By Gabriel San Roman
By Gustavo Arellano
By Aimee Murillo
By Matt Coker
By Vickie Chang
By Matt Coker
By Eric Hood
By Eric Hood
Illustration by Bob AulWe traveled up california's spine like a blissful sensation, driving north all night along Interstate 5 almost to Oregon, so high it seemed we just might reach out and touch the stars. Yes, the stars were still up there, still everywhere, just as luminous as we remembered, even more numerous than the streetlights that blot out most of them down in Orange County. But all that spilled-sugar glitter still originated millions of light-years away, far beyond not only our reach but also our reason. That hadn't changed, either. As always, our attempts to comprehend what we were seeing didn't get anywhere. We had to be content—and, eventually, grateful—just to watch the stars, just to consider them and, inevitably, to be justly humbled by them. It was more than enough.
The starlight became a highlight of our summer vacation. From the back porch of a ramshackle mobile home perched on a mountaintop, eight miles of unpaved road above the gold-rush town of Weaverville, we stared in dumbfounded reverence as each grand and dazzling day was absorbed into the countless hot little dots of eternity. The stars flickered like old memories —which, of course, is the very definition of their light. The little beam of Alpha Centauri, the closest star to Earth, takes 4.3 light-years to get here. The soft sprinkle of Andromeda, the nearest spiral galaxy, travels 3 million years before we see it. By the time starlight arrives, the stars that emitted it may not even exist anymore.
As we sat on the porch of that old trailer, on that mountaintop, staring up, somebody remarked that we were actually reliving ancient history. It felt more like the fourth grade to me—and, well, that might be just about the same thing. Fourth grade is when I first studied California history and learned about gold-rush towns like Weaverville, which was founded in 1850. Fourth grade was when I began to appreciate the implications of a light-year, the nearly 6 trillion miles that light travels—at 186,282 miles per second—in one year. And fourth grade was followed by the summer that included the warm evening I lay alone on the back lawn of my uncle John's house in Anaheim, after all the other kids had gone inside, and lost myself looking into the sky at all the stars.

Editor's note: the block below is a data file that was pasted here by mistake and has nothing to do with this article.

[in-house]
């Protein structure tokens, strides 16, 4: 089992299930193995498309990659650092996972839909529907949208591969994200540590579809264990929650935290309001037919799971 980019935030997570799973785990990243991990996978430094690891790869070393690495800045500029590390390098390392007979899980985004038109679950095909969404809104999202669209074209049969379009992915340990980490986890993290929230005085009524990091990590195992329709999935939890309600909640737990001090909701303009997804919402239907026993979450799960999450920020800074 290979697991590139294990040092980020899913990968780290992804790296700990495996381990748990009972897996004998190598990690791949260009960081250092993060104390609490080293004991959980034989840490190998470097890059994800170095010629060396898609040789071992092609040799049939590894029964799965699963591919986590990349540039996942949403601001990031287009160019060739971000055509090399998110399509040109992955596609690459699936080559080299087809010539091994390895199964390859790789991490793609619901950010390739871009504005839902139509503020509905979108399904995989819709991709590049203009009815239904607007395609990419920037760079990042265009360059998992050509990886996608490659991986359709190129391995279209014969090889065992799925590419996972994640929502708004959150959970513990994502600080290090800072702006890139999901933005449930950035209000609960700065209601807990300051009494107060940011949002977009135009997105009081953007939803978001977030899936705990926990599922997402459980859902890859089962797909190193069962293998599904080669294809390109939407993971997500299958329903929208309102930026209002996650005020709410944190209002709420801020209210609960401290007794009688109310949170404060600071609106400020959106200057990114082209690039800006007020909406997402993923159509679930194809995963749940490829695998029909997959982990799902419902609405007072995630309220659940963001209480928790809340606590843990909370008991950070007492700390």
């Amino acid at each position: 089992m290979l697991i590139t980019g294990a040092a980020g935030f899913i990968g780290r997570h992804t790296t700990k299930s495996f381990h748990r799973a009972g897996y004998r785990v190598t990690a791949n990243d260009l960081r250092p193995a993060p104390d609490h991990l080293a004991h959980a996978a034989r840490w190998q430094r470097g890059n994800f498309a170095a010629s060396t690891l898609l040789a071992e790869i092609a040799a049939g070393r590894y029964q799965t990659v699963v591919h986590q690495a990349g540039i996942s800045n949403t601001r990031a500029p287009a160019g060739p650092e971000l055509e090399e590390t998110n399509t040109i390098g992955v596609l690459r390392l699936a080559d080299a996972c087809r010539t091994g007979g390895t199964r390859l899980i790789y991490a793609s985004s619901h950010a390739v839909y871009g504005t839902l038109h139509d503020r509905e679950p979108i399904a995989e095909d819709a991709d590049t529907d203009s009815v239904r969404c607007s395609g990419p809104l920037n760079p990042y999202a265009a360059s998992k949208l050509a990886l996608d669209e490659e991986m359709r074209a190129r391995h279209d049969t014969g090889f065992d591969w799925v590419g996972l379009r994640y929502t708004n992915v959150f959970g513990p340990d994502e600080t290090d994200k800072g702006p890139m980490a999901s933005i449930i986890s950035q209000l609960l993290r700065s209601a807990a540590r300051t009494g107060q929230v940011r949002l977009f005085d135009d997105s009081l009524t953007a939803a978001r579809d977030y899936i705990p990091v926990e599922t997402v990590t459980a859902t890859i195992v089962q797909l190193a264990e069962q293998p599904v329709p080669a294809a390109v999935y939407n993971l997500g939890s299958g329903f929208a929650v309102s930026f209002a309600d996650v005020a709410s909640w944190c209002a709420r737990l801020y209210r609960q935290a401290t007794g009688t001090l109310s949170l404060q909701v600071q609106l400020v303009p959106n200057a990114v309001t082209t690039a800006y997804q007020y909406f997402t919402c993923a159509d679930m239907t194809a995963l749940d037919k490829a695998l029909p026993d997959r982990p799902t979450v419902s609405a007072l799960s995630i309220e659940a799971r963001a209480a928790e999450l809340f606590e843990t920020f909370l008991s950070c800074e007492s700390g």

In the mid-1960s, lots of stars were visible above Anaheim. The city was still adorned with garlands of sweet-smelling orange trees. There were groves at both ends of my uncle's home on Ricky Avenue, just a few blocks from Disneyland. There were many more throughout Orange County, huge swaths of trees with dark-green leaves that after sunset seemed to turn blacker than the night, as though deferring to the celestial extravaganza above. But as I lay on my back that night, breathing in the friendly fragrance and listening to the familiar voices inside the house and floating off toward the twinkle-twinkle of the stars I'd learned to love in nursery rhyme, my most basic perspective unexpectedly shifted. Suddenly, my sense of my place and my importance changed. From the center of a carousel of my own worldly desires and concerns, I was whisked to the edge of a cosmic thrill ride that was speeding in unknown directions and with unknowable purpose. I thought I could feel the planet move faster and faster, that my body was being pressed against the little patch of back lawn by the force of this movement. Then I began to feel myself getting smaller and smaller.
But the sensation was not so much that I was shrinking as that the Earth itself was being left more and more alone as the edge of the ever-inflating sky raced away. The universe was expanding before my eyes. And as it did, my specific, Catholic-school God shattered, transforming into those countless sparkling pieces of light above me. Everything I had ever assumed was simultaneously validated and rendered indefinable. I thought I saw things moving and sensed things happening, but I knew that all of it was occurring in places so far away—and getting so much farther away with each succeeding moment than I could ever travel in a lifetime—that I realized I could never know it. Yet, as insignificant as I felt, I also sensed that I was known and being watched by all that I could never know or see. I wished I hadn't stayed out in the back yard when everyone else went inside. And as I got up and ran toward the house, I knew that my experience is the reason everybody on Earth does everything they do every day—filling their time, trying their best not to think too much about how they came to be in all this inspiring, horrifying, unanswered space. I realized that this is the eternal condition of the human race—terrified yet mesmerized by its unknown fate. Staring, wondering, looking away, and then looking once again.